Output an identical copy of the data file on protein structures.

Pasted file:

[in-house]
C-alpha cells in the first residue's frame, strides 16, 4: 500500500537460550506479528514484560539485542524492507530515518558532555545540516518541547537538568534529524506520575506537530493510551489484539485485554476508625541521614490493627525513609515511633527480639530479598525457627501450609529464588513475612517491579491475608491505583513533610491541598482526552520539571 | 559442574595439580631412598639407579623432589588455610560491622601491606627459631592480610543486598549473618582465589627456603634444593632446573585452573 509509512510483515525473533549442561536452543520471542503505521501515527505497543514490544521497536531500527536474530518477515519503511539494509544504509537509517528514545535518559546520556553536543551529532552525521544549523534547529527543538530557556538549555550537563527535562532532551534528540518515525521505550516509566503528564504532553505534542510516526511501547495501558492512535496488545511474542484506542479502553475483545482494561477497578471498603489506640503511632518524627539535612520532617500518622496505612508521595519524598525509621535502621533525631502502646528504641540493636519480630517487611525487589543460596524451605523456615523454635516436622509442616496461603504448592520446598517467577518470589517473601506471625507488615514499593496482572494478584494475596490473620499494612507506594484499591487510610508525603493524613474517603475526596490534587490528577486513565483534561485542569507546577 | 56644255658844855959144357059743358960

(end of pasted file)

[in-house]
C-alpha cells in the first residue's frame, strides 16, 4: 500500500537460550506479528514484560539485542524492507530515518558532555545540516518541547537538568534529524506520575506537530493510551489484539485485554476508625541521614490493627525513609515511633527480639530479598525457627501450609529464588513475612517491579491475608491505583513533610491541598482526552520539571 | 559442574595439580631412598639407579623432589588455610560491622601491606627459631592480610543486598549473618582465589627456603634444593632446573585452573 509509512510483515525473533549442561536452543520471542503505521501515527505497543514490544521497536531500527536474530518477515519503511539494509544504509537509517528514545535518559546520556553536543551529532552525521544549523534547529527543538530557556538549555550537563527535562532532551534528540518515525521505550516509566503528564504532553505534542510516526511501547495501558492512535496488545511474542484506542479502553475483545482494561477497578471498603489506640503511632518524627539535612520532617500518622496505612508521595519524598525509621535502621533525631502502646528504641540493636519480630517487611525487589543460596524451605523456615523454635516436622509442616496461603504448592520446598517467577518470589517473601506471625507488615514499593496482572494478584494475596490473620499494612507506594484499591487510610508525603493524613474517603475526596490534587490528577486513565483534561485542569507546577 | 56644255658844855959144357059743358960